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Weekly Column: INL Helps Meet Our Country's Challenges

Guest column submitted by U.S. Senator Mike Crapo

The 2022 National Defense Strategy identified access to efficient and clean-energy technologies as a growing need at bases and battlefields.  Idaho National Laboratory (INL) is, of course, at the cutting edge of meeting the challenge of providing mobile energy sources.

Military operations in remote regions and battlefields have trouble with generating enough energy due to their inaccessibility to electrical grids, difficulty receiving energy from conventional fuel sources, challenges generating sufficient energy from renewable sources and threats to traditional energy supply lines.  Nuclear power is the only source that can provide carbon-free, baseload energy from crucial infrastructure in these locations. 

As a result, the U.S. Department of Defense (DOD) launched Project Pele.  Project Pele seeks to design, build and demonstrate a prototype mobile nuclear reactor at INL by 2025. 

I have led efforts in the U.S. Senate in support of Project Pele and the innovative, important work at INL.  Recently, I sent a letter with my colleagues stressing the projected increase in battlefield energy usage requires the DOD continue Project Pele and ensure the seamless integration of this new technology as soon as possible. 

INL has a history of meeting our country’s defense and nuclear needs.  From proving we could use atomic power to generate electricity more than 70 years ago, to its role in nuclear-powered submarine propulsion and powering NASA’s Mars Perseverance Rover, INL has driven and continues to make critical advancements for our country.  Supporting this novel work helps ensure our country leads in nuclear development.  It is also a significant contributor to our economy, as the INL reported its economic impact on the State was $3.38 billion in fiscal year 2022.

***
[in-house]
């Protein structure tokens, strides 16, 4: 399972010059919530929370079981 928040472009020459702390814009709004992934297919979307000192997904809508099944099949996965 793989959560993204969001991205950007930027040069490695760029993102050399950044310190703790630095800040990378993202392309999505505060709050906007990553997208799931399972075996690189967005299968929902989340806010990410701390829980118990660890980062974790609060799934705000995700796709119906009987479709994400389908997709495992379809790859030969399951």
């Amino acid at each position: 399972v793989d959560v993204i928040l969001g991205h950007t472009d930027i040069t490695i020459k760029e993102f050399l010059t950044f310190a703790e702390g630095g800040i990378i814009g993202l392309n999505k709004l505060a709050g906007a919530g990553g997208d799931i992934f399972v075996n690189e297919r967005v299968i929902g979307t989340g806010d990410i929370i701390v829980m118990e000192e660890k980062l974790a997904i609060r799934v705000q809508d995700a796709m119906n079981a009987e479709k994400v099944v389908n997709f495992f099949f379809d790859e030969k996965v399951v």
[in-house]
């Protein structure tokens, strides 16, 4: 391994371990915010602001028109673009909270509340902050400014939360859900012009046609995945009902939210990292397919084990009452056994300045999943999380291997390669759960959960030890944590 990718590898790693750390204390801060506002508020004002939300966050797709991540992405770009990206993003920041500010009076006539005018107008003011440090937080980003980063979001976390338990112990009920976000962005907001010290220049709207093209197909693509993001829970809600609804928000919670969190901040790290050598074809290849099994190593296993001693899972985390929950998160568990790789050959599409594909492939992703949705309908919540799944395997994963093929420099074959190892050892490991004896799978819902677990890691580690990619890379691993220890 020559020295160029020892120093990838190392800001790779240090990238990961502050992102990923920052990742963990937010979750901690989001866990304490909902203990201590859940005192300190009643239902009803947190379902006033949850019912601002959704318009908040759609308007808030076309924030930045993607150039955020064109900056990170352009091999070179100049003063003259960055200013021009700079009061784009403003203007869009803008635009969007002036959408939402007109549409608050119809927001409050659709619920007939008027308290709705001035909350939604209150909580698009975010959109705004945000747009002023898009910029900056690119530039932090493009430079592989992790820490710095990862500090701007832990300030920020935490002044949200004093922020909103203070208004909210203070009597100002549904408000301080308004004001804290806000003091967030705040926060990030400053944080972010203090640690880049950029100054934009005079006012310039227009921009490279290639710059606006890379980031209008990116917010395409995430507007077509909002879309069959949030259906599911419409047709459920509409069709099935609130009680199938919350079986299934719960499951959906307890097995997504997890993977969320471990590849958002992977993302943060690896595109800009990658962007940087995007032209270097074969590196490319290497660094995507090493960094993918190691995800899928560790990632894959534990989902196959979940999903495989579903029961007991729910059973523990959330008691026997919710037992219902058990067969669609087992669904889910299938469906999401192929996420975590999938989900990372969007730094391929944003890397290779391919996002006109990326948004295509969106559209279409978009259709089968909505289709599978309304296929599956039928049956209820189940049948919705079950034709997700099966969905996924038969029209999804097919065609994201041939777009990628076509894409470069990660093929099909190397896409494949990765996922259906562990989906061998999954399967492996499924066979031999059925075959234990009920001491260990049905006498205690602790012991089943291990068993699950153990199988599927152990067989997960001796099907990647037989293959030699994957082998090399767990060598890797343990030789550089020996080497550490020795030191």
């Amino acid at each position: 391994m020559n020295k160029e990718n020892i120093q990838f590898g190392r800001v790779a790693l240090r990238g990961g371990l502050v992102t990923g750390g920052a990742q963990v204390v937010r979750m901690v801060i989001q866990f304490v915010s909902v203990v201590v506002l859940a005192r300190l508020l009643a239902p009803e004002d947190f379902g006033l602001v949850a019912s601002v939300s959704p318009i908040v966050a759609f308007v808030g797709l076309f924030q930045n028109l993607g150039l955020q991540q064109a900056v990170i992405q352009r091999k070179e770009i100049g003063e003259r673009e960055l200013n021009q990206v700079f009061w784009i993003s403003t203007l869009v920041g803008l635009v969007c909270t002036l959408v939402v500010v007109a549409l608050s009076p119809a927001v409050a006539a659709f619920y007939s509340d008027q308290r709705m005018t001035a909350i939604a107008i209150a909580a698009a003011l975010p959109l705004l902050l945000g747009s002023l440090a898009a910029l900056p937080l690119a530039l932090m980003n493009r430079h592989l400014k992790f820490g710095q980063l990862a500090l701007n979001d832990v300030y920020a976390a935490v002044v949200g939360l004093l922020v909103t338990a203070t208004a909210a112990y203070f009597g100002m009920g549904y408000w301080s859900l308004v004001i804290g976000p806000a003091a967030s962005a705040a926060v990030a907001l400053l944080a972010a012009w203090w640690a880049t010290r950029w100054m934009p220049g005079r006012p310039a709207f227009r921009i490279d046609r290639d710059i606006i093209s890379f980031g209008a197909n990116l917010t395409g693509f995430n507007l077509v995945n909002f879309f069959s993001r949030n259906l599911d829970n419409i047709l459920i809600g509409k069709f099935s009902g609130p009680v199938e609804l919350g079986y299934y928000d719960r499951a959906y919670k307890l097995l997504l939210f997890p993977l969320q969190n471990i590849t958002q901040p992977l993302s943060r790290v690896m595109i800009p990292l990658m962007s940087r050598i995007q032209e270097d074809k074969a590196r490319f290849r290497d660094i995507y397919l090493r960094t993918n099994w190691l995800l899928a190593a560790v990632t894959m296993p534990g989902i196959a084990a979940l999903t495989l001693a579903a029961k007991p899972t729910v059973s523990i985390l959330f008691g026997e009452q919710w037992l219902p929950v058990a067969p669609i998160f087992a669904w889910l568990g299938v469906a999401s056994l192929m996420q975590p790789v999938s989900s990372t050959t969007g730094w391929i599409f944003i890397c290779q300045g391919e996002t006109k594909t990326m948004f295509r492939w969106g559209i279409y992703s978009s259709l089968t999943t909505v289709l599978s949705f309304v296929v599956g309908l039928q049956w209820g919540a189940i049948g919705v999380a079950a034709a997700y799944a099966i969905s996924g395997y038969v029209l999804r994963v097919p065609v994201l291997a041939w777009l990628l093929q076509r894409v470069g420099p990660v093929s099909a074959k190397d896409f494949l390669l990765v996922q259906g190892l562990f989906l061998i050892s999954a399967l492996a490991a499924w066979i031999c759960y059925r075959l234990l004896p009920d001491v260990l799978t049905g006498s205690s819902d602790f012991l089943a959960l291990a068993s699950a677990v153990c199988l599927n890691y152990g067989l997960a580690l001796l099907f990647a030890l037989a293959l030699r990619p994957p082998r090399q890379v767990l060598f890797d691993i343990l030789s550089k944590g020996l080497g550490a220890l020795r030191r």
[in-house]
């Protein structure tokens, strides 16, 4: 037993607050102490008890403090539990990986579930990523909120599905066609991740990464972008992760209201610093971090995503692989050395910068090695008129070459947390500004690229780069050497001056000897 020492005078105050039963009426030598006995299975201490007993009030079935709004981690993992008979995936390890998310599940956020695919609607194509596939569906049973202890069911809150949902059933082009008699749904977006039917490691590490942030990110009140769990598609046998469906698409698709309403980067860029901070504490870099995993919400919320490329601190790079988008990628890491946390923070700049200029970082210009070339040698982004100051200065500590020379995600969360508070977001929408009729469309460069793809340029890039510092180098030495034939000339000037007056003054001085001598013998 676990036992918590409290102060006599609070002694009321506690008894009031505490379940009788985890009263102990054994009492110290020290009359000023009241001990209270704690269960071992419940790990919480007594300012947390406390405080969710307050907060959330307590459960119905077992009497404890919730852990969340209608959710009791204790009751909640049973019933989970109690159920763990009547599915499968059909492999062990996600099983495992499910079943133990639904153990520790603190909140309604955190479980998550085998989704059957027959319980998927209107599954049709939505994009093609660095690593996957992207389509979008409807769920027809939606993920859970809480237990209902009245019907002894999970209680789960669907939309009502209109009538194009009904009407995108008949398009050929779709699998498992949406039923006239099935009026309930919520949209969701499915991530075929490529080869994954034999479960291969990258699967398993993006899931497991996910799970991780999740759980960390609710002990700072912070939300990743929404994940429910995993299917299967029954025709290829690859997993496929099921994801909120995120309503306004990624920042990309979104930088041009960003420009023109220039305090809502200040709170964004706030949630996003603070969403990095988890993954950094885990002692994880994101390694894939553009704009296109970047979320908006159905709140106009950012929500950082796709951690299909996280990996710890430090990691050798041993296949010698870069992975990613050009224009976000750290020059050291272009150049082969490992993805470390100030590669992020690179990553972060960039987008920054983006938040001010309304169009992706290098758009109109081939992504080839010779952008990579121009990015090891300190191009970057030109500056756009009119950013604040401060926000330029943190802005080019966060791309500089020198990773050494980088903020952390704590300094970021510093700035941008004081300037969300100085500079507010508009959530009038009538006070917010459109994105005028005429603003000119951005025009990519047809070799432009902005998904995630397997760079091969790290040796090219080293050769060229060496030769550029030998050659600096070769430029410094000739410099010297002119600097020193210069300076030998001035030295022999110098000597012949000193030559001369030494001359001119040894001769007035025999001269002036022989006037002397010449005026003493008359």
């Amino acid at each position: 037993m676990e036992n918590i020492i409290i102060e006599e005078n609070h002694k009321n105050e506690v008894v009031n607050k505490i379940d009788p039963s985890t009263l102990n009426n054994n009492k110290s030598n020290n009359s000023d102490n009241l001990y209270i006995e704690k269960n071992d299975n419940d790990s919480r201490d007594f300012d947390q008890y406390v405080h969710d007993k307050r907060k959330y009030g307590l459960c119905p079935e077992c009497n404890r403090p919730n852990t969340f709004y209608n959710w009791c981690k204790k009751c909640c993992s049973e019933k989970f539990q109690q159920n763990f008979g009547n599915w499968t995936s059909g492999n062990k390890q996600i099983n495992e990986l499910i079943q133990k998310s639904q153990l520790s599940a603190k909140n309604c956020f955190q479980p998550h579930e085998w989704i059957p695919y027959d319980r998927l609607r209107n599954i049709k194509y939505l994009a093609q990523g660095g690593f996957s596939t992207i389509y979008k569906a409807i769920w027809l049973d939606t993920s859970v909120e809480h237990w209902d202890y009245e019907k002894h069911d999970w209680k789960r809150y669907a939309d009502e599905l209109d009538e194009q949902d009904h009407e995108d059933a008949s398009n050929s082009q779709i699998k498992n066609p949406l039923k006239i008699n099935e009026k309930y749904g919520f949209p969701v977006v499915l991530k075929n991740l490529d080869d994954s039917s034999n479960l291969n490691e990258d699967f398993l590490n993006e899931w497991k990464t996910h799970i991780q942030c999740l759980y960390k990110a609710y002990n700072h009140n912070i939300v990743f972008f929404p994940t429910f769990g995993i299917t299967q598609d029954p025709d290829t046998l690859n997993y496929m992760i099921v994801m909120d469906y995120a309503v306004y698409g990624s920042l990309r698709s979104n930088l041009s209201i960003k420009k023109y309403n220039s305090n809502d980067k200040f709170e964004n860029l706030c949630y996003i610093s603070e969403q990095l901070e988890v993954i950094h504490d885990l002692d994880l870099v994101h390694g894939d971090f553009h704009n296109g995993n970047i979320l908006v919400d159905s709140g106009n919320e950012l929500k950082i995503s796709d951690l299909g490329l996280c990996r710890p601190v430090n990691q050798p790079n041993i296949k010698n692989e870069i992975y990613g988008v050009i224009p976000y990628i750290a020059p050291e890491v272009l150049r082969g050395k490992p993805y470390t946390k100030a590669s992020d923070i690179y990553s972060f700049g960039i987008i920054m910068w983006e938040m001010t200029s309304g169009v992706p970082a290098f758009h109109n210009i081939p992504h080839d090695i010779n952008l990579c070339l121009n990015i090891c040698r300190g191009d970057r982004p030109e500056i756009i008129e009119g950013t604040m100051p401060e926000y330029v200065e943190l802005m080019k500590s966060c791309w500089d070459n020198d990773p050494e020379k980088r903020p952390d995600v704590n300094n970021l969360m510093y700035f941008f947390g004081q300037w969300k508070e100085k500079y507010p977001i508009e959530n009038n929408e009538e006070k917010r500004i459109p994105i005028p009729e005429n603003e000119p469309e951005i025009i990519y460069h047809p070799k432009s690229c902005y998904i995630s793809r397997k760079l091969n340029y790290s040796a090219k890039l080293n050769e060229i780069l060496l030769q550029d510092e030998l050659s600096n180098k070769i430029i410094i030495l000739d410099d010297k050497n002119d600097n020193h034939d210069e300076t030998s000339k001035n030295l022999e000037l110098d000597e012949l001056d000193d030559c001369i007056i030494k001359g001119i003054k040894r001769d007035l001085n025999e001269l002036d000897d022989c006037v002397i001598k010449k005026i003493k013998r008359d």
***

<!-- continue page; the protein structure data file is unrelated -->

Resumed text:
In April, I joined in introducing S. 1111, the Accelerating Deployment of Versatile Advanced Nuclear for Clean Energy (ADVANCE) Act.  Similar to Project Pele, this legislation grew out of an identified need.  A U.S. Department of Energy report underscored the decline of our industrial nuclear supply capabilities threatens our national interests and security.  The ADVANCE Act, also co-sponsored by fellow U.S. Senator for Idaho Jim Risch, would implement key report recommendations to improve the nation’s nuclear infrastructure, secure America’s uranium supply chain, grow the economy, create jobs, reduce carbon emissions and strengthen national security. 

The ADVANCE Act contains a number of provisions to:

  • Facilitate American nuclear leadership in international forums to develop regulations for advance nuclear reactors;
  • Reduce regulatory costs and incentivizing the successful deployment of next-generation nuclear reactor technologies;
  • Preserve existing nuclear energy by modernizing outdated rules restricting investments;
  • Strengthen America’s nuclear fuel cycle and supply chain infrastructure by directing efforts to advance nuclear fuel and nuclear reactor production;
  • Authorize funds for environmental cleanup programs; and
  • Improve the efficiency of the Nuclear Regulatory Commission, the congressionally-created agency tasked with ensuring the safe use of radioactive materials for beneficial civilian purposes.

In May, the Senate Environment and Public Works Committee passed S.1111,  which builds on previous legislation I worked to enact that furthered nuclear innovation: S. 97, the Nuclear Energy Innovation Capabilities Act; and S. 512, the Nuclear Energy Innovation Modernization Act.  These laws help ensure the solutions from INL continue to contribute to our diverse domestic energy resources and keep our nation at the forefront of nuclear innovation.

We must meet the known challenges of today to prepare for and deter the challenges of tomorrow.  With the world-leading INL in our backyard, Idaho is contributing to facilitating and promoting international nuclear competitiveness through research, innovation and workforce development.  Continued investment in nuclear energy backs this important work by providing energy and national security. 

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